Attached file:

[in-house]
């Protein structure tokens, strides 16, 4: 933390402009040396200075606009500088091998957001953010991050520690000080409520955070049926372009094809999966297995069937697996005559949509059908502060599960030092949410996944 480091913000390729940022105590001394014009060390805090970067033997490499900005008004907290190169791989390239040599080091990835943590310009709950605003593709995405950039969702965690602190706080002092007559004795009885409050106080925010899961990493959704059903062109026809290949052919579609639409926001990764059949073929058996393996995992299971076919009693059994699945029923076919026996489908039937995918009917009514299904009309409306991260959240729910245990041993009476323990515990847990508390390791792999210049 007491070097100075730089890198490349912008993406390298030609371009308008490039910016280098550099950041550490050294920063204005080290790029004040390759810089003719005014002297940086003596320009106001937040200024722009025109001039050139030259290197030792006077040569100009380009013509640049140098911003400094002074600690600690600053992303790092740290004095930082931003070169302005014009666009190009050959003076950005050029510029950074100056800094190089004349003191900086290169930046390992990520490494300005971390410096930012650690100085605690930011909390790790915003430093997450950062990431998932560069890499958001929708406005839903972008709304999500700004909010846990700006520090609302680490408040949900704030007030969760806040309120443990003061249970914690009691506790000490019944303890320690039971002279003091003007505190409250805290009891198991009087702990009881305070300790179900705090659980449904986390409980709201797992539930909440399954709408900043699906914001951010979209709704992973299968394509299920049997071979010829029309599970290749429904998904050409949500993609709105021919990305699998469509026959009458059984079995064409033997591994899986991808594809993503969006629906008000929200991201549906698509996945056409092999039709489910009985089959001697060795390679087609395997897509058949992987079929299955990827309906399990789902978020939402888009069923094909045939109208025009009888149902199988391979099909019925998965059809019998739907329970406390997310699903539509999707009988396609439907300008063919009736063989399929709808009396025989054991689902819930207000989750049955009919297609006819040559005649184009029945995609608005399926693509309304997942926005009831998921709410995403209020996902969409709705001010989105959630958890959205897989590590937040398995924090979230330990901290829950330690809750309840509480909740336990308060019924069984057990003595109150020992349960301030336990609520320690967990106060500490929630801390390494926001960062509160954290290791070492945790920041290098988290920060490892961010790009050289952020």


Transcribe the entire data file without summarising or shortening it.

[in-house]
């Protein structure tokens, strides 16, 4: 933390402009040396200075606009500088091998957001953010991050520690000080409520955070049926372009094809999966297995069937697996005559949509059908502060599960030092949410996944 480091913000390729940022105590001394014009060390805090970067033997490499900005008004907290190169791989390239040599080091990835943590310009709950605003593709995405950039969702965690602190706080002092007559004795009885409050106080925010899961990493959704059903062109026809290949052919579609639409926001990764059949073929058996393996995992299971076919009693059994699945029923076919026996489908039937995918009917009514299904009309409306991260959240729910245990041993009476323990515990847990508390390791792999210049 007491070097100075730089890198490349912008993406390298030609371009308008490039910016280098550099950041550490050294920063204005080290790029004040390759810089003719005014002297940086003596320009106001937040200024722009025109001039050139030259290197030792006077040569100009380009013509640049140098911003400094002074600690600690600053992303790092740290004095930082931003070169302005014009666009190009050959003076950005050029510029950074100056800094190089004349003191900086290169930046390992990520490494300005971390410096930012650690100085605690930011909390790790915003430093997450950062990431998932560069890499958001929708406005839903972008709304999500700004909010846990700006520090609302680490408040949900704030007030969760806040309120443990003061249970914690009691506790000490019944303890320690039971002279003091003007505190409250805290009891198991009087702990009881305070300790179900705090659980449904986390409980709201797992539930909440399954709408900043699906914001951010979209709704992973299968394509299920049997071979010829029309599970290749429904998904050409949500993609709105021919990305699998469509026959009458059984079995064409033997591994899986991808594809993503969006629906008000929200991201549906698509996945056409092999039709489910009985089959001697060795390679087609395997897509058949992987079929299955990827309906399990789902978020939402888009069923094909045939109208025009009888149902199988391979099909019925998965059809019998739907329970406390997310699903539509999707009988396609439907300008063919009736063989399929709808009396025989054991689902819930207000989750049955009919297609006819040559005649184009029945995609608005399926693509309304997942926005009831998921709410995403209020996902969409709705001010989105959630958890959205897989590590937040398995924090979230330990901290829950330690809750309840509480909740336990308060019924069984057990003595109150020992349960301030336990609520320690967990106060500490929630801390390494926001960062509160954290290791070492945790920041290098988290920060490892961010790009050289952020």